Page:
• Gma Joyce 6's picture
    Gma Joyce 6
    Posted: Thu, 05/16/2019 03:37 pm

    I understand the DACA sentiment, but wonder why those who are older have not chosen citizenship.

  • Alan R
    Posted: Thu, 05/16/2019 03:39 pm

    I appreciate that Pres. Trump is at least trying to do something constructive about immigration while the Democrats are only making things worse especially regarding the southern border. However, I believe the immigration issues are complex and need a multifaceted approach to better serve the nation's various interests. 

  • not silent
    Posted: Thu, 05/16/2019 10:47 pm

    I'm not sure what the right answer is, but I agree that the problem is complex. I also suspect a number of my own ancestors were poor and uneducated when they arrived.  A number of them were Irish, but I didn't know that until recently because my family downplayed it.  I've been told the British used to have signs in their pubs which said, "Dogs allowed.  No Irish."  According to, many people came here from UK and Western Europe after the War of 1812; and "Many of the new arrivals were desperately poor, paid very little for their passage and were treated as nothing more than cargo by shipping companies."  A merit based policy probably would have kept many of them out of the US.

    People act like things have changed, but I wonder how much they really have changed.  The Irish were despised intially, but now everyone LOVES the Irish. I remember jokes about Eastern European immigrants when i was a kid (about how they were not very smart), but now they are viewed as model immigrants. I could give a lot of other examples.   I'm not in favor of "open borders" (and even my most liberal aquaintance is not for that), but I think something like this should be very carefully examined lest we block immigrants for the wrong reasons.  (i.e., do we want to block all immigrants who are poor or uneducated even if they only want a better life and would work hard for it and ultimately become patriotic citizens who love this country?)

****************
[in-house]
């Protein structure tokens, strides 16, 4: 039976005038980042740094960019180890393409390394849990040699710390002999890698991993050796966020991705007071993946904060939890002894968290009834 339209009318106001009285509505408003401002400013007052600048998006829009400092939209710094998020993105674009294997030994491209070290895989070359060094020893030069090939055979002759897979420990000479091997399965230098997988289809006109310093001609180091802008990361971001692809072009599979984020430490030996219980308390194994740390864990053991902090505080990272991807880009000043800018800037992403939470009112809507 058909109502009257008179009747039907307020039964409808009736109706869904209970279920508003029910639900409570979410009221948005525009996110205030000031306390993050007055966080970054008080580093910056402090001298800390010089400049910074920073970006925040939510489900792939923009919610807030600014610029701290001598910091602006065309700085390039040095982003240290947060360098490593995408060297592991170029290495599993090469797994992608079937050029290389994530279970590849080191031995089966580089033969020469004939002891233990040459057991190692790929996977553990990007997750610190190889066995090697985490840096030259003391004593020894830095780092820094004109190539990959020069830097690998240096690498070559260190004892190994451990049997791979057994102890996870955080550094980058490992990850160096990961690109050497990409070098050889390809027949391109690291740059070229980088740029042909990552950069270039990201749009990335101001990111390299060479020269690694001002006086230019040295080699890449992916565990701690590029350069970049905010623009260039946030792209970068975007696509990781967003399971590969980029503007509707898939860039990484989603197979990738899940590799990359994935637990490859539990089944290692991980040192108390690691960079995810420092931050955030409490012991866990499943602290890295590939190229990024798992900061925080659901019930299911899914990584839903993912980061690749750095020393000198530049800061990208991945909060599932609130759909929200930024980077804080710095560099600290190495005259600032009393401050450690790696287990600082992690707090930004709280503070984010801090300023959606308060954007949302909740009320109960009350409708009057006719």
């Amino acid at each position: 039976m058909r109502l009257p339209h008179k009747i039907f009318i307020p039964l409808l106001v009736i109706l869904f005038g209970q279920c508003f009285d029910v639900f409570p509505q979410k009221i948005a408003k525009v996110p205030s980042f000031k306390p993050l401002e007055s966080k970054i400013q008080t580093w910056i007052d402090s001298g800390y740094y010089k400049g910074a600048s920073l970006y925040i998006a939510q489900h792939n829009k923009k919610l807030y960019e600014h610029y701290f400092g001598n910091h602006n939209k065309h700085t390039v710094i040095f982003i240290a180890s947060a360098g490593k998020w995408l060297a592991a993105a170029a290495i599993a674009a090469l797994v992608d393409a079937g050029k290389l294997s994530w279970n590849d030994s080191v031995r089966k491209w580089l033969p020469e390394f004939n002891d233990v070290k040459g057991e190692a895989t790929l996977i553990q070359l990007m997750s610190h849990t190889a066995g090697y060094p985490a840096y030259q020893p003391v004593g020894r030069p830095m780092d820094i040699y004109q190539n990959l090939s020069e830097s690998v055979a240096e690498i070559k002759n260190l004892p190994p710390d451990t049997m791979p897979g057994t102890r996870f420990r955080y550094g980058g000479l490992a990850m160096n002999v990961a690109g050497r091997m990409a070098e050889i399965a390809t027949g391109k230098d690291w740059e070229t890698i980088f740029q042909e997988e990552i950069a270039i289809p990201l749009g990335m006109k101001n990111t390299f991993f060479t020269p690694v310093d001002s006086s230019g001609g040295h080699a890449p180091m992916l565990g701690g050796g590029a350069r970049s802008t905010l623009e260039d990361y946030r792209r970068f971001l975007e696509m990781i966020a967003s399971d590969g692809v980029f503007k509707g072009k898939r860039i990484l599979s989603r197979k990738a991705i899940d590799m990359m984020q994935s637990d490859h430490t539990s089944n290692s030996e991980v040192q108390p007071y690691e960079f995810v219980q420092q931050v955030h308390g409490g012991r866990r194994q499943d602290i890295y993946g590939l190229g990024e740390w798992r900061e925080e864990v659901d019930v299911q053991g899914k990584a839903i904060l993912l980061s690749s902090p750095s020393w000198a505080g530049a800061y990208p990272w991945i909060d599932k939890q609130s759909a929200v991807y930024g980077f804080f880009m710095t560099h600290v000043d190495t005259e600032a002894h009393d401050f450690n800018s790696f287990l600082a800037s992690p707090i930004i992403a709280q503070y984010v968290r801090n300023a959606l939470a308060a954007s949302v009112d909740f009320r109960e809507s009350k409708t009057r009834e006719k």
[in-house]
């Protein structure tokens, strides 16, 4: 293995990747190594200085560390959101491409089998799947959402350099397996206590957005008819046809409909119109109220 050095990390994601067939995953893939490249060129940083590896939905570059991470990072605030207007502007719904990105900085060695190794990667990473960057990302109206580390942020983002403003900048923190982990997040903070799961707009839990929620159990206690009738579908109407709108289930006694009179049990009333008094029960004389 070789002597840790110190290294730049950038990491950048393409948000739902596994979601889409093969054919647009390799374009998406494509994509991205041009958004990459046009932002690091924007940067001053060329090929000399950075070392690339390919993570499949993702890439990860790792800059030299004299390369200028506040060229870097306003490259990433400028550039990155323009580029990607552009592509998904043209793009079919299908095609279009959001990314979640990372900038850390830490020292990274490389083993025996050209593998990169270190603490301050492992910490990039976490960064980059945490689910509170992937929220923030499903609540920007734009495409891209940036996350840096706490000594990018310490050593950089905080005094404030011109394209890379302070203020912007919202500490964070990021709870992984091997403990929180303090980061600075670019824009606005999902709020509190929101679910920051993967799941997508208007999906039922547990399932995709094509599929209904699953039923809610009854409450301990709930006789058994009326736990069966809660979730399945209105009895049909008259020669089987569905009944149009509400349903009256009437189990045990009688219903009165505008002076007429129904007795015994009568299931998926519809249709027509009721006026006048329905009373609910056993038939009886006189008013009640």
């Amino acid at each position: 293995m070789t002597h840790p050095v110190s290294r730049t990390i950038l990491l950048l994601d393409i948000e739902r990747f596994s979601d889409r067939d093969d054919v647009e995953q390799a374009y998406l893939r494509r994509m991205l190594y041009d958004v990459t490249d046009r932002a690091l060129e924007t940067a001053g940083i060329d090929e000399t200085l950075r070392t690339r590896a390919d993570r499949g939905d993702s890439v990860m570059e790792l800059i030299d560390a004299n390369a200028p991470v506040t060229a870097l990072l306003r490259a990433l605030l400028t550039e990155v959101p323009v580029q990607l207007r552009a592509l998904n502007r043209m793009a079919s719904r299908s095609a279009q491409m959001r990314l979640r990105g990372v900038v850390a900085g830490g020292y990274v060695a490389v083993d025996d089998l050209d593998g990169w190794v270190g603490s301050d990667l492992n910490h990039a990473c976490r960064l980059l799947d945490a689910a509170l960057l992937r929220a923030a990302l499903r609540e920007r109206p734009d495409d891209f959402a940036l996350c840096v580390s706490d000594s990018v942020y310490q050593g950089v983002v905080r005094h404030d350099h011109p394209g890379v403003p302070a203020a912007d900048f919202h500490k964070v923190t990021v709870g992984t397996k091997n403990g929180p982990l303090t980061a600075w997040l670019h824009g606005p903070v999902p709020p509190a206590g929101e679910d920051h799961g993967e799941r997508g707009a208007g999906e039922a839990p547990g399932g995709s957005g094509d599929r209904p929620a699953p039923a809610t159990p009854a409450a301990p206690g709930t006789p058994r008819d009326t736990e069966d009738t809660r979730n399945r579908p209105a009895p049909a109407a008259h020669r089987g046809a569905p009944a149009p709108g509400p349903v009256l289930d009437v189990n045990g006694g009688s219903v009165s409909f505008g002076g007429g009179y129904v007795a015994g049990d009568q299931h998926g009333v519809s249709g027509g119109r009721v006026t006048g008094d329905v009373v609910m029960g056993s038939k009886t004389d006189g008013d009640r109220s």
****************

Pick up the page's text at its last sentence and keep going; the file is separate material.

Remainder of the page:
At any rate, if they DO implement a merit based policy, they should take down the plaque at the Statue of Liberty-the one that has been there since 1903 and says: "Give me your tired, your poor, Your huddled masses yearning to breathe free, The wretched refuse of your teeming shore.  Send these, the homeless, tempest-tossed to me, I lift my lamp beside the golden door!"

  • Laura W
    Posted: Sat, 05/18/2019 07:26 pm

    If we have large numbers of (probably mostly men) coming in who aren't allowed to have their wives and children with them, that doesn't sound like a great recipe for social stability. If it goes out to aunts and uncles and distant cousins, that might be a little much, but I don't understand what the goal is in making it difficult for people to bring their immediate families with them. (I guess there is the issue of "anchor babies", but maybe that could be treated as a special case.)